Traditional Old Country Soups to Warm You Up

I just found out that January is National Soup Month. I don’t know how I missed that before but maybe this is the perfect timing to talk about soup as folks are still digging themselves out from Winter Storm Jonas and it’s still so cold over much of the country. As we are into the final season of Downton Abbey too, let’s take inspiration from The Dowager Countess of Grantham (played by the awesome Maggie Smith) who is a big fan of soups.

Dowager enjoys soup

She was the one who said, “‘Every good lady’s maid should know how to make a restorative broth.” I don’t have a lady’s maid (I went wrong somewhere…) and probably you don’t either, so here are some traditional Old Country soups from Europe that you can make yourself to get warmed up!

We’ll start with an English Barley Soup creation from Pamela Foster, author of the Abbey Cooks Entertain books. Beef and barley soup is a very old English dish – you’ll find a version of it in Mrs. Beeton’s Book of Household Management book published in 1861, but it goes back long before that.  On her DowntonAbbeyCooks.com blog, Pamela offers two variations: cream of barley for the posh family upstairs and a more rustic beef and barley soup for the servants downstairs. I’m with the servants – it looks delicious!

Cock a Leekie soup MSFarther north, Scotland is famous for its Cock-A-Leekie soup, which was first written about in the 1500s. It is often served on Burns Night at the end of January in celebration of the Scottish poet Robert Burns, but it is a year-round warming treat.

The soup is made of leeks and chicken, usually thickened with rice but sometimes with barley. Prunes are traditionally added for extra seasoning or as a garnish.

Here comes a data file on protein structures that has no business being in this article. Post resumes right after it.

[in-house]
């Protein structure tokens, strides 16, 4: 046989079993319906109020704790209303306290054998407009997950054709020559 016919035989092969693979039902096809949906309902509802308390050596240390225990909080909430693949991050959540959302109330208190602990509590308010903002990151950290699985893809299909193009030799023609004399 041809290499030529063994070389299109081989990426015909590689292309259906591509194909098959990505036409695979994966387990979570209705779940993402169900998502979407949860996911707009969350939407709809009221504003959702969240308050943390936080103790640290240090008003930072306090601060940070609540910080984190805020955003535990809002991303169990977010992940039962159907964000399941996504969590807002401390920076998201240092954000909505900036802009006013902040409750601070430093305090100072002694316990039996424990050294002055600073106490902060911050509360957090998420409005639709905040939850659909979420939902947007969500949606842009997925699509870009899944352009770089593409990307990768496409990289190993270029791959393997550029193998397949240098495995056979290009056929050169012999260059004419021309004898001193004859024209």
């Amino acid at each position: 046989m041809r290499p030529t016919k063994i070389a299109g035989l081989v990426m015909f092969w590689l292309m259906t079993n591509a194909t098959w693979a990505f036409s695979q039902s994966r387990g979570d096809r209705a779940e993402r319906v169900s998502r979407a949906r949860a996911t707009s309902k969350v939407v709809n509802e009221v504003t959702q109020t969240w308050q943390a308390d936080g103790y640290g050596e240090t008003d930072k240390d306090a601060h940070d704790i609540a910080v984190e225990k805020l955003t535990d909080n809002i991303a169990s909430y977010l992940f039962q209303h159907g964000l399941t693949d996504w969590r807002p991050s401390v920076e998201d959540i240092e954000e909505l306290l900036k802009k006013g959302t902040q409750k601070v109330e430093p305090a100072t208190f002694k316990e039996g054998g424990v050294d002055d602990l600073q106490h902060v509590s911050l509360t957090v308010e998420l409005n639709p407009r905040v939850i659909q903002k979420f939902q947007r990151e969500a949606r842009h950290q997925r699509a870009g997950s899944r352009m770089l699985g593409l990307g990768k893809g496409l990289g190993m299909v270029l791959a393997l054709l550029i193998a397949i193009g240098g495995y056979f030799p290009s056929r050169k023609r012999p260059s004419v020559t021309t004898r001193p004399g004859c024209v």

Try the recipe by Martha Stewart or go direct to the source with the Cock-A-Leekie recipe in The Scotsman newspaper!

French Onion Soup If you’ve been to France, you might have fond memories of luscious French onion soup. It’s a wonderful comfort food, served with croutons or slices of French bread on top, covered with melted cheese and traditionally served in a chunky round bowl with one or two handles. There are many versions of this simple but satisfying soup that dates back to Roman times, but the longer you leave the onions to caramelize, the richer the flavor! Here’s one recipe from Real SImple magazine.

Waterzooi soupWe import quite a lot of antique Flemish furniture and lighting  to our store, so I went looking for a traditional Flemish soup.

This recipe for Waterzooi soup is a great one to try if you want something a little different. The thick stewy soup is traditionally made with fish, although you can substitute chicken. It has egg yolks, cream and potatoes in it, so you won’t go hungry!

Do you have any favorite traditional soups, perhaps from old family recipes? Make our mouths water and tell us about it in the comments!

AimeeAvatarAimee owns EuroLuxHome.com with her husband and best friend, Greg. Aimee sources amazing antique furniture, vintage lighting, & high-quality reproduction furniture to help her customers decorate their homes in a unique way. She loves her 9 (you read that right) fuzzy children and is renovating a 1920s bungalow in South Carolina. Find us on Facebook or connect with EuroLux on Google+. Or you can sign up here to receive this blog in your inbox.

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